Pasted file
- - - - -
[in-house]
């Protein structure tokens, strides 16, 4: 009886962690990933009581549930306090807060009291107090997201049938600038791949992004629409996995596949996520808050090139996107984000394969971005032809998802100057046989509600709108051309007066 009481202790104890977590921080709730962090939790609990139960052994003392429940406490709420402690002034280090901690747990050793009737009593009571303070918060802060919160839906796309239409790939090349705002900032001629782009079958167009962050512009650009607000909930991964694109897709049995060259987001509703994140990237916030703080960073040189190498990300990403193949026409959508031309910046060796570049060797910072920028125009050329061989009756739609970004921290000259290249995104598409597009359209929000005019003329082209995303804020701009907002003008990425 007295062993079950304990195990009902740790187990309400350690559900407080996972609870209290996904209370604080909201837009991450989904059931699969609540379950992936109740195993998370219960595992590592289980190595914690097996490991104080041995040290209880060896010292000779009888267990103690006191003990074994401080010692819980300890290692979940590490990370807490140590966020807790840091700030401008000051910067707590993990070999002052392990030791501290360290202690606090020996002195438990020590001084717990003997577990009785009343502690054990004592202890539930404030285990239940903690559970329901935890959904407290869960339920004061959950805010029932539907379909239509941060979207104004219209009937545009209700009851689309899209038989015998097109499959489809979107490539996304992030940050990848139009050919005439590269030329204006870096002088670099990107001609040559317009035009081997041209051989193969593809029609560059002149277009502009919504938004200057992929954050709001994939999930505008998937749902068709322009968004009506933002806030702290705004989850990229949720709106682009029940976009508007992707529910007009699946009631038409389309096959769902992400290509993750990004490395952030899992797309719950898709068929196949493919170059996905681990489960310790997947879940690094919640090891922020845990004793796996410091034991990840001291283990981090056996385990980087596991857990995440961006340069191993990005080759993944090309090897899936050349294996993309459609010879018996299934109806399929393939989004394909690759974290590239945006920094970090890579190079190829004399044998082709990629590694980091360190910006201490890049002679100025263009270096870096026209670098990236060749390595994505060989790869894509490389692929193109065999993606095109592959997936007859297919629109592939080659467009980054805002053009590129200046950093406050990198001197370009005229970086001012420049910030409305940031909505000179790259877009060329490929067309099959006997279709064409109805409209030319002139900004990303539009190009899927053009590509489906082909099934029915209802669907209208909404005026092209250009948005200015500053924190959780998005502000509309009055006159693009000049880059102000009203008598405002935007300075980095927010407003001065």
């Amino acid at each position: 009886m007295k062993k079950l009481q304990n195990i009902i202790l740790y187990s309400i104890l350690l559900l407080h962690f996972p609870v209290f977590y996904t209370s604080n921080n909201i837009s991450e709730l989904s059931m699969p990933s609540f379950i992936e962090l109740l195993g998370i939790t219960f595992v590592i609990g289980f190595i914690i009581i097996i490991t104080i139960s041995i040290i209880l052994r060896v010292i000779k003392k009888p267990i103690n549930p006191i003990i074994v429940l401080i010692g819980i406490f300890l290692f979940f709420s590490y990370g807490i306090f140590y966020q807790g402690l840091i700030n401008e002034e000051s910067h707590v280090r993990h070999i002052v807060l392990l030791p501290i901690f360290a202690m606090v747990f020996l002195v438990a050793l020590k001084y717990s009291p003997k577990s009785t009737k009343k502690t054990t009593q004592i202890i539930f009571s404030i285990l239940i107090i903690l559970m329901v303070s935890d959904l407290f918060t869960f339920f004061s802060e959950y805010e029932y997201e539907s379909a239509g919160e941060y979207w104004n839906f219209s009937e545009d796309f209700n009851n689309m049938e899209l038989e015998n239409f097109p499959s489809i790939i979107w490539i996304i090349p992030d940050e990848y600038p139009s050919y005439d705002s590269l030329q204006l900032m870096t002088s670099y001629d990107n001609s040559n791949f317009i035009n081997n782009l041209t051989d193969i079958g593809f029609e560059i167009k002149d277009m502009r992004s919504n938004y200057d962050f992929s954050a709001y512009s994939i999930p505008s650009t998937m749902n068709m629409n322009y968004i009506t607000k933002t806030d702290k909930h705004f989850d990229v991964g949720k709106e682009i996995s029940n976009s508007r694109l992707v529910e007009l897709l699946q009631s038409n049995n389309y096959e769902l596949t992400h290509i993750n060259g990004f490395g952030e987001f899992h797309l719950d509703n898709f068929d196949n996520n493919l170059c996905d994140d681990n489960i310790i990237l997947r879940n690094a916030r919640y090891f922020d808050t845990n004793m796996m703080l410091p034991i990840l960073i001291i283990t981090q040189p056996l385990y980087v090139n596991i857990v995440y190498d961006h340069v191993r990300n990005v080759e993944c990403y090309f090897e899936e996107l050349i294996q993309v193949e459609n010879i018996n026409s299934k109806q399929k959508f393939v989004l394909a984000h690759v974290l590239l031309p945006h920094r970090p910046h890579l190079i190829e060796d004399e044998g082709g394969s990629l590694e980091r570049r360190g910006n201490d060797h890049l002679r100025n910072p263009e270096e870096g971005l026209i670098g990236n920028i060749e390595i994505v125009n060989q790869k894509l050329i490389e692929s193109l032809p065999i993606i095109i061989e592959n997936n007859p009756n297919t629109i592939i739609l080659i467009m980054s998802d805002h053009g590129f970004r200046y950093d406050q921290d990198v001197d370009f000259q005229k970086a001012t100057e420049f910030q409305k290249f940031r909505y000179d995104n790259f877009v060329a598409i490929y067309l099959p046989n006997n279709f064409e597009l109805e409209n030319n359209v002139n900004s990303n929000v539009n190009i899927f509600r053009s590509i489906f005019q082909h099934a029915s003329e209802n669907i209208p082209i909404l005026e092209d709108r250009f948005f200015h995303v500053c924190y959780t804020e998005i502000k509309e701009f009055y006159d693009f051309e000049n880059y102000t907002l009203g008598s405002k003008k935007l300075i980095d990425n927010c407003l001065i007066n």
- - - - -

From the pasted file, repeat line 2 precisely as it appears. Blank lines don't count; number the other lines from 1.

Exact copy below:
């Protein structure tokens, strides 16, 4: 009886962690990933009581549930306090807060009291107090997201049938600038791949992004629409996995596949996520808050090139996107984000394969971005032809998802100057046989509600709108051309007066 009481202790104890977590921080709730962090939790609990139960052994003392429940406490709420402690002034280090901690747990050793009737009593009571303070918060802060919160839906796309239409790939090349705002900032001629782009079958167009962050512009650009607000909930991964694109897709049995060259987001509703994140990237916030703080960073040189190498990300990403193949026409959508031309910046060796570049060797910072920028125009050329061989009756739609970004921290000259290249995104598409597009359209929000005019003329082209995303804020701009907002003008990425 007295062993079950304990195990009902740790187990309400350690559900407080996972609870209290996904209370604080909201837009991450989904059931699969609540379950992936109740195993998370219960595992590592289980190595914690097996490991104080041995040290209880060896010292000779009888267990103690006191003990074994401080010692819980300890290692979940590490990370807490140590966020807790840091700030401008000051910067707590993990070999002052392990030791501290360290202690606090020996002195438990020590001084717990003997577990009785009343502690054990004592202890539930404030285990239940903690559970329901935890959904407290869960339920004061959950805010029932539907379909239509941060979207104004219209009937545009209700009851689309899209038989015998097109499959489809979107490539996304992030940050990848139009050919005439590269030329204006870096002088670099990107001609040559317009035009081997041209051989193969593809029609560059002149277009502009919504938004200057992929954050709001994939999930505008998937749902068709322009968004009506933002806030702290705004989850990229949720709106682009029940976009508007992707529910007009699946009631038409389309096959769902992400290509993750990004490395952030899992797309719950898709068929196949493919170059996905681990489960310790997947879940690094919640090891922020845990004793796996410091034991990840001291283990981090056996385990980087596991857990995440961006340069191993990005080759993944090309090897899936050349294996993309459609010879018996299934109806399929393939989004394909690759974290590239945006920094970090890579190079190829004399044998082709990629590694980091360190910006201490890049002679100025263009270096870096026209670098990236060749390595994505060989790869894509490389692929193109065999993606095109592959997936007859297919629109592939080659467009980054805002053009590129200046950093406050990198001197370009005229970086001012420049910030409305940031909505000179790259877009060329490929067309099959006997279709064409109805409209030319002139900004990303539009190009899927053009590509489906082909099934029915209802669907209208909404005026092209250009948005200015500053924190959780998005502000509309009055006159693009000049880059102000009203008598405002935007300075980095927010407003001065």